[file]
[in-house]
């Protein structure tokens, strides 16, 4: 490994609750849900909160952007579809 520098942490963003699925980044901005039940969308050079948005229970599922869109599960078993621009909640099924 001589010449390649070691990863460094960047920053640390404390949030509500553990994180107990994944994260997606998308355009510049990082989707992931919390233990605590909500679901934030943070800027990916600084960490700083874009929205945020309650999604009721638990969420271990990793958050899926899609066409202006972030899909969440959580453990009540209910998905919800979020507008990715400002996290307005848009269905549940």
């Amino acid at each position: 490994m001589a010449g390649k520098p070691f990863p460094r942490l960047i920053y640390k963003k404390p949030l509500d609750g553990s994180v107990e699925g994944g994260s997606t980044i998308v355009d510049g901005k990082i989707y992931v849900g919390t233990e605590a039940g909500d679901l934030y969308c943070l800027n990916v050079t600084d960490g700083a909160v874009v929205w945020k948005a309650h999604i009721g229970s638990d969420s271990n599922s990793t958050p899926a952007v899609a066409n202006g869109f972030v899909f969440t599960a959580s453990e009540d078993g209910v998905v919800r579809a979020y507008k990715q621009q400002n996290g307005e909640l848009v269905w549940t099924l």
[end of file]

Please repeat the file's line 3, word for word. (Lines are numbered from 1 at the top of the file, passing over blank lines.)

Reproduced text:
């Amino acid at each position: 490994m001589a010449g390649k520098p070691f990863p460094r942490l960047i920053y640390k963003k404390p949030l509500d609750g553990s994180v107990e699925g994944g994260s997606t980044i998308v355009d510049g901005k990082i989707y992931v849900g919390t233990e605590a039940g909500d679901l934030y969308c943070l800027n990916v050079t600084d960490g700083a909160v874009v929205w945020k948005a309650h999604i009721g229970s638990d969420s271990n599922s990793t958050p899926a952007v899609a066409n202006g869109f972030v899909f969440t599960a959580s453990e009540d078993g209910v998905v919800r579809a979020y507008k990715q621009q400002n996290g307005e909640l848009v269905w549940t099924l």